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The PSNet Collection: All Content

The AHRQ PSNet Collection comprises an extensive selection of resources relevant to the patient safety community. These resources come in a variety of formats, including literature, research, tools, and Web sites. Resources are identified using the National Library of Medicine’s Medline database, various news and content aggregators, and the expertise of the AHRQ PSNet editorial and technical teams.

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Displaying 1 - 3 of 3 Results
Wiley KK, Hilts KE, Ancker JS, et al. JAMIA Open. 2020;3:611-618.
Optimal use of health information exchange approaches such as event notification systems may be influenced by organizational capabilities. This study found that healthcare organizations whose positive perceptions of event alerts fit within existing workflows were more likely to use event notification services to improve care coordination and care quality.
Avery AJ, Sheehan C, Bell B, et al. BMJ Qual Saf. 2021;30:961-976.
Patient safety in primary care is an emerging focus for research and policy. The authors of this study retrospectively reviewed case notes from 14,407 primary care patients in the United Kingdom. Their analysis identified three primary types of avoidable harm in primary care – problems with diagnoses, medication-related problems, and delayed referrals. The authors suggest several methods to reduce avoidable harm in primary care, including optimizing existing information technology, enhanced team communication and coordination, and greater continuity of care.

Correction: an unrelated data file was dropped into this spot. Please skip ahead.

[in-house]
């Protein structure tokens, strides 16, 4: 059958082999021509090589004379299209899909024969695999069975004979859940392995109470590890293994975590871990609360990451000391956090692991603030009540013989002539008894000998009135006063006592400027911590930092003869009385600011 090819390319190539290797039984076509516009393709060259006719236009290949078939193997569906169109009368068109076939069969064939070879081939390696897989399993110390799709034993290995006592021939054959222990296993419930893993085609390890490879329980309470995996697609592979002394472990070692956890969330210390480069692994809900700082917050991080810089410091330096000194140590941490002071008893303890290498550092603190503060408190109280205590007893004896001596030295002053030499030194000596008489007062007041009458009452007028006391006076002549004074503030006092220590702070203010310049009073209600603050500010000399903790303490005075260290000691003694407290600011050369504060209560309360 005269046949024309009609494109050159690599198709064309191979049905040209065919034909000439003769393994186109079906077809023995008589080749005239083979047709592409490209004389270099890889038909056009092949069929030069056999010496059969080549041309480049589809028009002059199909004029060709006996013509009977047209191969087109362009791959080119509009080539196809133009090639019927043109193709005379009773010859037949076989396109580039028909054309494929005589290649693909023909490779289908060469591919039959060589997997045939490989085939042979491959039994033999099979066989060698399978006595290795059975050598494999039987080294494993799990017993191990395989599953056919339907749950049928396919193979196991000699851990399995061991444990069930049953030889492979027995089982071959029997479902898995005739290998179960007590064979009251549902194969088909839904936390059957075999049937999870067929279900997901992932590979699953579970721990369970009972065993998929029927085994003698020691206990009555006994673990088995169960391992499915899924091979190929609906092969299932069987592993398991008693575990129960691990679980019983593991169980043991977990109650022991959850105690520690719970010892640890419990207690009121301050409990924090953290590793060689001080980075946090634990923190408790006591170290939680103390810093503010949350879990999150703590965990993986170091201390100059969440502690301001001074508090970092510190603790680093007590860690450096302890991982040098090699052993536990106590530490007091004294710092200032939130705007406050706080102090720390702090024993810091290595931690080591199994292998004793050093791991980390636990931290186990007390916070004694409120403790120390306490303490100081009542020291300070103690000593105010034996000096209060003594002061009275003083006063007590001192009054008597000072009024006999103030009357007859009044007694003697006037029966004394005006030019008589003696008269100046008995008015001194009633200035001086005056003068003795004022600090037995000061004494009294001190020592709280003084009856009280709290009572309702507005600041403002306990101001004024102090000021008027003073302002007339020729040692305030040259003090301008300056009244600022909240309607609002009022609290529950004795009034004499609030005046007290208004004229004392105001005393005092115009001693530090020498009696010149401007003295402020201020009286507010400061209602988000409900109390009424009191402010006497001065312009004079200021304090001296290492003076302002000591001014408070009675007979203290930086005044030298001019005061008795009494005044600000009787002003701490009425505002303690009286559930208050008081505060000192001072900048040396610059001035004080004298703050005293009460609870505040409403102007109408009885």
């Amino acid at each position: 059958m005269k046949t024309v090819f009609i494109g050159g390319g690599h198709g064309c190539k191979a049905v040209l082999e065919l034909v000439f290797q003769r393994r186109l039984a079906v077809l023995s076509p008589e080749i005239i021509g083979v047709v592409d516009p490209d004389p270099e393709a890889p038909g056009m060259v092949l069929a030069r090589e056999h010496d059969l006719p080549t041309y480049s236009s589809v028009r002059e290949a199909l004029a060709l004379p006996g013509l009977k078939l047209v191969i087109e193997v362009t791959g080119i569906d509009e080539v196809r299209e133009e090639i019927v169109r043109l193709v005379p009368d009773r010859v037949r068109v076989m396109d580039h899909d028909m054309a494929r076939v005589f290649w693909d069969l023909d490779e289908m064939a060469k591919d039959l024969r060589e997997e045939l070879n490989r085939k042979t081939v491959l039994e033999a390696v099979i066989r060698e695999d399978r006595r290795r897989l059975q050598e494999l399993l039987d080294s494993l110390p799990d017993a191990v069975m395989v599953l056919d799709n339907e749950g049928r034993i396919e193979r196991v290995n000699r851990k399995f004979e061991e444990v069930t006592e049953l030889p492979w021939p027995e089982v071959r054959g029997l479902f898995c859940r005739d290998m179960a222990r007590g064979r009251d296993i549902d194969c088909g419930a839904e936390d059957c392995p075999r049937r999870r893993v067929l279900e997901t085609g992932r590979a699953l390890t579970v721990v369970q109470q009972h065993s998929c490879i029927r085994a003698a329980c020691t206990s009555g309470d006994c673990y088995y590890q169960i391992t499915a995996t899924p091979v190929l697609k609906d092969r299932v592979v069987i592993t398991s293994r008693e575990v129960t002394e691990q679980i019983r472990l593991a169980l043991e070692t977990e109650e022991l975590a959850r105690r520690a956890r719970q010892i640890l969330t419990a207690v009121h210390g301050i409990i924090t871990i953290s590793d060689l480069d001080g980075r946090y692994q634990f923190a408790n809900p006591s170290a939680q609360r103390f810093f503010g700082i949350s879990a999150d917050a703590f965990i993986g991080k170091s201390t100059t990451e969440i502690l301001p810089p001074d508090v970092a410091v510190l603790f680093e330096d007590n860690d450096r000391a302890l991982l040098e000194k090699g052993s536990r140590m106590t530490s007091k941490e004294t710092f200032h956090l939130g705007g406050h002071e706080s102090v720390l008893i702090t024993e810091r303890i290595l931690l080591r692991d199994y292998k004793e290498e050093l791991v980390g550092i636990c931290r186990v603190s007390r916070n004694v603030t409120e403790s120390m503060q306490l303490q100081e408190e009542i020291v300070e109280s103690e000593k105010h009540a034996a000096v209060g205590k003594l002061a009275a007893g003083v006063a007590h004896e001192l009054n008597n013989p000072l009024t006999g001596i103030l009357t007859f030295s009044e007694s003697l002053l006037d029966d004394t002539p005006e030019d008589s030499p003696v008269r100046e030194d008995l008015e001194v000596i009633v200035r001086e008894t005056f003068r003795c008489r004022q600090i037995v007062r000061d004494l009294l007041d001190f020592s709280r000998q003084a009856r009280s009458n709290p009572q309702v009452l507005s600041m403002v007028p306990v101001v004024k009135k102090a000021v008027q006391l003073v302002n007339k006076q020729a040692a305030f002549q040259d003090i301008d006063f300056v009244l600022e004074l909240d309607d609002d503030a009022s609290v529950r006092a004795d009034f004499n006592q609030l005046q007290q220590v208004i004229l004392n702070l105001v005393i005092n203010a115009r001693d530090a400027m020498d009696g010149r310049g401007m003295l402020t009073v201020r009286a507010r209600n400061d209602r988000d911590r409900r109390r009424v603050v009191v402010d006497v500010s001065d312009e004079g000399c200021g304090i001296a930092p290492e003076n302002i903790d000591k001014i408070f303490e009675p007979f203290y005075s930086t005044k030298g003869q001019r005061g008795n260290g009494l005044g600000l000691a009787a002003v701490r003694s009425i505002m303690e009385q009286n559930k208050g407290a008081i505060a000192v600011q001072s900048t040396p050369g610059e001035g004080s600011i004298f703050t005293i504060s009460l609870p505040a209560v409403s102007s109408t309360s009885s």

Keen J, Abdulwahid MA, King N, et al. BMJ Open. 2020;10:e036608.
Health information technology has the potential to improve patient safety in both inpatient and outpatient settings. This systematic review explored the effect of technology networks across health systems (e.g., linking patient records across different organizations) on care coordination and medication reconciliation for older adults living at home. The authors identified several barriers to use of such networks but did not identify robust evidence on their association with safety-related outcomes.